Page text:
Fourth Section- The Science Section, is less about science and more about your ability to quickly analyze data and experiments for details and trends. This section consists of 40 questions, split among 5-6 passages, and you are given 35 minutes to answer each. This means you have approximately 52.5 seconds per question and approximately 6 minutes and 75 seconds per passage. Though this section is relatively easy given that you practice sufficiently, it falls near the end of the ACT and is, for that reason, usually affected by how awake you are at the moment you take it. To ace this section, you need to master the art of staying awake in the middle of a three-hour test, and you need to learn how to skim data and scientific text to analyze it for trends or information. Though skimming scientific text does feel different from skimming passages, your practice in the reading section should bleed over just a little bit here. The only real way to ace this section is to practice quickly skimming data, and the best way to do that is to practice this section relentlessly while skimming through text from real books in your own time.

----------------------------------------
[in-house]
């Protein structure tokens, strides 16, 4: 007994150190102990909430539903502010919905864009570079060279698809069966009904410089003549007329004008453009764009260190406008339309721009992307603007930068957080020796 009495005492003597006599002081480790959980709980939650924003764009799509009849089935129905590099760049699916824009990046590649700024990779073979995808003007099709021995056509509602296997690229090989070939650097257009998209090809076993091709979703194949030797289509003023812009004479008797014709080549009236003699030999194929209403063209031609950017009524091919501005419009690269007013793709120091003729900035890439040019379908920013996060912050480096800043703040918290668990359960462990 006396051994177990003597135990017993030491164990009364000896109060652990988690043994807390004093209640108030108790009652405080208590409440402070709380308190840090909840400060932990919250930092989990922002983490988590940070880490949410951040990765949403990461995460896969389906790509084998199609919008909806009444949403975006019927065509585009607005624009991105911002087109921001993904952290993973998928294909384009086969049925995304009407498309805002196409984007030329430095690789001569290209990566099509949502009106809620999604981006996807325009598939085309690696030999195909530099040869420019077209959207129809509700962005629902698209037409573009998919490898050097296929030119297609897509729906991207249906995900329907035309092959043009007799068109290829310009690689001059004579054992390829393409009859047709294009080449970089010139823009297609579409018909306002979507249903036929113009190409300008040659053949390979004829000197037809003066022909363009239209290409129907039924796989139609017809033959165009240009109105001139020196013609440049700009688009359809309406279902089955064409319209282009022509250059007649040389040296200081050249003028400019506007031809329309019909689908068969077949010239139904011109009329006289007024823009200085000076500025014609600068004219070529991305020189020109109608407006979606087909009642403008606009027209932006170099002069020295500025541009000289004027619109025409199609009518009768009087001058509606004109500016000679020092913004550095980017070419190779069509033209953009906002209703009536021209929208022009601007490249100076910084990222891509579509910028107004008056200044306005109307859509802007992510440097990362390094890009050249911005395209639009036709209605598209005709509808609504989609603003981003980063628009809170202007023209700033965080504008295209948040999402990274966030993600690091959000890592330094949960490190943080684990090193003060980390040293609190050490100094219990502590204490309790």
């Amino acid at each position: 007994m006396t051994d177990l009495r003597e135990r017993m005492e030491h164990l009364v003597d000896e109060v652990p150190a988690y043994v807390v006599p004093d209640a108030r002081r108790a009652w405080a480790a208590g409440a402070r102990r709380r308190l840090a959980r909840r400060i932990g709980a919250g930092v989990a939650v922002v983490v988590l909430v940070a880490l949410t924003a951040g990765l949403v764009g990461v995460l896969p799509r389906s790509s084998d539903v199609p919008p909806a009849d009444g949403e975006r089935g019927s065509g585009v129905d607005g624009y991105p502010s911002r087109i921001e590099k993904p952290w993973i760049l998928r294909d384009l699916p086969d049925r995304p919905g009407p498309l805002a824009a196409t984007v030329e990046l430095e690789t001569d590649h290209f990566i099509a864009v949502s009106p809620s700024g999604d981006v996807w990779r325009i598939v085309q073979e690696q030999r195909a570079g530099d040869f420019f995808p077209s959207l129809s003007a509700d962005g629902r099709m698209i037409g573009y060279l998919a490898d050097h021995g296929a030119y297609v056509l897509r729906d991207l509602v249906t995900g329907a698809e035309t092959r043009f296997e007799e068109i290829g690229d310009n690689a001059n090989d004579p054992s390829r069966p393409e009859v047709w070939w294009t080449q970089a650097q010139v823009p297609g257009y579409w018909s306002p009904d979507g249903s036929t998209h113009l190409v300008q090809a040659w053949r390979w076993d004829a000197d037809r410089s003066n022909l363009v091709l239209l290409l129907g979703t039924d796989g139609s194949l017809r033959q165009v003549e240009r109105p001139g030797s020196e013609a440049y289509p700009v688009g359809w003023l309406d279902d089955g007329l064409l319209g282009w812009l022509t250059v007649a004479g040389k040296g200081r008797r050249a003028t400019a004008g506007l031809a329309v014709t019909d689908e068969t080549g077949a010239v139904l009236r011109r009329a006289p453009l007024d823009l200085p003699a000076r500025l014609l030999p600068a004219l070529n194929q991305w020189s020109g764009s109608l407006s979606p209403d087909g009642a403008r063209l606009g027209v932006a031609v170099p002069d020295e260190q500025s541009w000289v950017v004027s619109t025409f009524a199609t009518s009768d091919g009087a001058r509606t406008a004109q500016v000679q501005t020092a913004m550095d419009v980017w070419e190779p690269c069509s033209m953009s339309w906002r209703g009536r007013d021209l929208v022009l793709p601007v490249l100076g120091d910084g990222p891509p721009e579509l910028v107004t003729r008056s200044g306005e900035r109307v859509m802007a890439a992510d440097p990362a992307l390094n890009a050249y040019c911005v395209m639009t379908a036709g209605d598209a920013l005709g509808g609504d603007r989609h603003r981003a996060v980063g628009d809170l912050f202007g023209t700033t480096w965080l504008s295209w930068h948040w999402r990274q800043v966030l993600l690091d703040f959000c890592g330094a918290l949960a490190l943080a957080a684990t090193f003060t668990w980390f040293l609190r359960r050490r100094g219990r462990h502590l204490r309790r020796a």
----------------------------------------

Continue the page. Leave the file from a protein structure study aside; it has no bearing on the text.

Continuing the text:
Fifth and Final Section Of The ACT, also known as The Optional Section, is The Writing Section. If you do not opt into this section, the ACT will conclude for you at this point and you will only have spent 3 hours and 5 minutes taking your full-length ACT. If you do opt-in, however, your ACT time will be extended to 3 hours and 45 minutes due to this section. Many people choose not to take this section as it seems like unnecessary and extra work for very little payoff, however having this section recorded can make your ACT score more complete and more attractive to colleges. This advantage only exists, however, if you choose to take this section, so choose carefully. If you plan to apply to elite schools, you are much better off taking this section.